Interpretation of Erosional Remnants and Pockets.—Earlier studies noted these rippled depressions, referring to them as ‘‘patchy ripples’’ (MacKenzie 1972; Schieber 2007b), with Reineck (1979) comparing the morphological similarity of the surface bed with ‘‘erosional remnants and pockets.’’ Such erosional remnants and pockets form in the lower supratidal zone of modern sand flats like those of Okracoke Island (North Carolina, USA) (Supplemental Fig. 2), and Mellum Island in the North Sea (Reineck 1979; Gerdes et al. 1985; Noffke 1999, 2010). Our 1:1 scale survey of the surface (Fig. 5) yielded no evidence inconsistent with
interpreting these structures as ‘‘erosional remnants and pockets,’’ as suggested by the earlier workers. The elevated, planar areas of the sandstone surface are interpreted as fossilized epibenthic microbial mats. Monitoring the formation of modern erosional remnants and pockets in equivalent shoreline settings showed that a small obstruction or damage to the sediment-sealing microbial mat is sufficient for erosion to start. At this initial local spot of disturbance, water currents remove the substrate beneath the microbial mat to form an erosional dent. Starting from here, scouring continues to undercut the margins of the surrounding mat and a depression forms growing laterally over time (Noffke 1999; Hagadorn and McDowell 2012). Because the sand in such depressions is not bound by microorganisms, the grains remain loose and ripple marks may form. At Dinosaur Ridge, a similar paragenetic sequence is inferred (Supplemental Fig. 3).
Measurements of the geometry of the depressions allow the reconstruction of the direction of the tidal currents forming the topography. In general, erosional remnants and pockets in a tidal system derive from the energy-rich spring flood current ascending the tidal flat and deforming the sandy surface; the weaker ebb current drains the surface leaving fainter structures behind. The surface relief of this Dinosaur Ridge bedding plane records a dominant current directed north to south and a somewhat subordinate current of southwest to west direction (Fig. 6A, B). The ripple direction and the shape of the ripples (short ripple slope pointing landwards) suggest that the ancient shoreline at Dinosaur Ridge was located somewhere towards present-day southwest, which is towards the lower left edge of the outcrop (downdip and downhill of the exposure). Log impressions of mangrove tree trunks, presumably deposited with a receding tide or as flotsam along a strandline, support the interpretation of a nearby location of the shoreline (Fig. 5, Supplemental Fig. 4). Hypothetically, because two current directions are visible, the local shoreline could have been a small embayment causing reflection and separation of the incoming flood water into two currents. A similar situation is described from Mellum Island, Germany (Noffke 1999) (Fig. 6C).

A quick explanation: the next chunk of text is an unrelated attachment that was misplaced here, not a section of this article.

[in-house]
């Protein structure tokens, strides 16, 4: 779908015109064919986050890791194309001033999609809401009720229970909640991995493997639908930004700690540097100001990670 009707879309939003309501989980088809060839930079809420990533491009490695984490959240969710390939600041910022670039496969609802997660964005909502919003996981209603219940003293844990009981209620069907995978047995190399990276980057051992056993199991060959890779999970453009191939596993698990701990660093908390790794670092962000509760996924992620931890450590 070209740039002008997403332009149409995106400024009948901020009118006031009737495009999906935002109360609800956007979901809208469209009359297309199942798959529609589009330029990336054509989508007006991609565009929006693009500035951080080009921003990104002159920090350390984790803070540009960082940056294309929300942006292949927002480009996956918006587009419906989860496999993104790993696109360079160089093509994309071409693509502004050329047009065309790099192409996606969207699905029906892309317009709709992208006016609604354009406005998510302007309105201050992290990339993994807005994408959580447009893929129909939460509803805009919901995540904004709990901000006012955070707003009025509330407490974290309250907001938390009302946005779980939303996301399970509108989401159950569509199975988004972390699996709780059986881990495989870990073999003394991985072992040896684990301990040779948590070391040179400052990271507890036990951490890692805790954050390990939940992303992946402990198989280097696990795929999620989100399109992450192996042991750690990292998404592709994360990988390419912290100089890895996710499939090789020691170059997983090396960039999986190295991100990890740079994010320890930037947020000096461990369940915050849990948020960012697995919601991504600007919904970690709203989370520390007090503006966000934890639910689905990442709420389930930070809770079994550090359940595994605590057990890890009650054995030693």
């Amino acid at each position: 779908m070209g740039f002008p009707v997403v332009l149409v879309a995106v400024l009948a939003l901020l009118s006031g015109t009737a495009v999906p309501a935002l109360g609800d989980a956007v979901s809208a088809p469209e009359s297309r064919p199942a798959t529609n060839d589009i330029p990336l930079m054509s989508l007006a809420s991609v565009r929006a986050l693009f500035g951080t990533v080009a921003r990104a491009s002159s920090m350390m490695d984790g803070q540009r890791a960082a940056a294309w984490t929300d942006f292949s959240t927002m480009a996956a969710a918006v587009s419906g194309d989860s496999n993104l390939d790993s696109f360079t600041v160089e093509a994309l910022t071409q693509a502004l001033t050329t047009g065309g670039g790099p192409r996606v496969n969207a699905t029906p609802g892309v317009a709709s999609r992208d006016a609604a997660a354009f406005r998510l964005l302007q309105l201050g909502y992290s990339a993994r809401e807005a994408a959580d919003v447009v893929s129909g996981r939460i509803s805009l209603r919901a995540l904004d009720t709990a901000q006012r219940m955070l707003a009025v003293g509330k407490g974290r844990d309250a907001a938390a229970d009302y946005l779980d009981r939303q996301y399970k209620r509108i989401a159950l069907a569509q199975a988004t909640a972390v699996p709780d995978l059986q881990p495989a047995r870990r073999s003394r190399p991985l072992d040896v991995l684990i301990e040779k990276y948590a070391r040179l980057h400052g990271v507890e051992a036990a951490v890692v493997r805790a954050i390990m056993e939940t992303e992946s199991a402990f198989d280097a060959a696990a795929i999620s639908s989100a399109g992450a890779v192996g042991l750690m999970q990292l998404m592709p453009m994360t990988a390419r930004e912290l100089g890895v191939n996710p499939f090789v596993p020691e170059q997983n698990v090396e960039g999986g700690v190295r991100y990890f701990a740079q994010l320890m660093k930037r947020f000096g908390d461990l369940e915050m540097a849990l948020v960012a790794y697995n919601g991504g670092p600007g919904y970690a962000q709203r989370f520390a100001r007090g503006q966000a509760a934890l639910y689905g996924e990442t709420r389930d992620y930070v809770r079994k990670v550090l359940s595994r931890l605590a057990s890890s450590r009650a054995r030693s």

Observations of Tattered Surfaces.—Two widely exposed bedding planes in Units 19 and 24 have a strongly weathered appearance (Figs. 1, 7A). The surfaces of the quartz-rich fine-grained sandstones display a pitted and ‘‘tattered’’ morphology. This appearance of these surfaces is caused by flat clasts that have highly irregular, ragged outlines (Fig. 7B). Most clasts are 1–2 mm thick, and their diameters range from 1 to 20 cm. Holes a few millimeters in diameter are common in the clasts. The clasts are light tan, whereas the remaining rock bed surface is dark brown. Many clasts are connected with each other, whereas others are solitary. The clasts seem to have been ‘‘shaved off,’’ with many having only little contact with the underlying bedding plane (Fig. 7A, B). Some clasts overlie one another in such a way that they appear to have been transported or redeposited (Fig. 7D). Whereas surfaces with such a weathered appearance may be typical for fissile mudstone, the two rock beds are, however, sandstone.
Interpretation of Tattered Surfaces.—Comparable structures are known from modern sandy supratidal flats like those of Portsmouth Island, North Carolina, USA (Noffke 2010). Here cyanobacteria-dominated microbial mats start to decompose in early fall, when growth conditions become less favorable (Fig. 7C, E). The mats decompose and shed into jagged chips similar in morphology and size to the ones at Dinosaur Ridge.
These modern examples exhibit the same type of embayments and lobes of their margins as well as perforation in their centers. In modern sites that contain such ‘‘shredded’’ mats, the mat chips are still connected to the parent mat, whereas others were ripped off completely by erosion, and then transported a few centimeters or decimeters before being redeposited. In light of the morphological similarities with the structures at Dinosaur Ridge, we suggest that these ancient bedding planes record such tattered surfaces during seasonal degradation of microbial mats.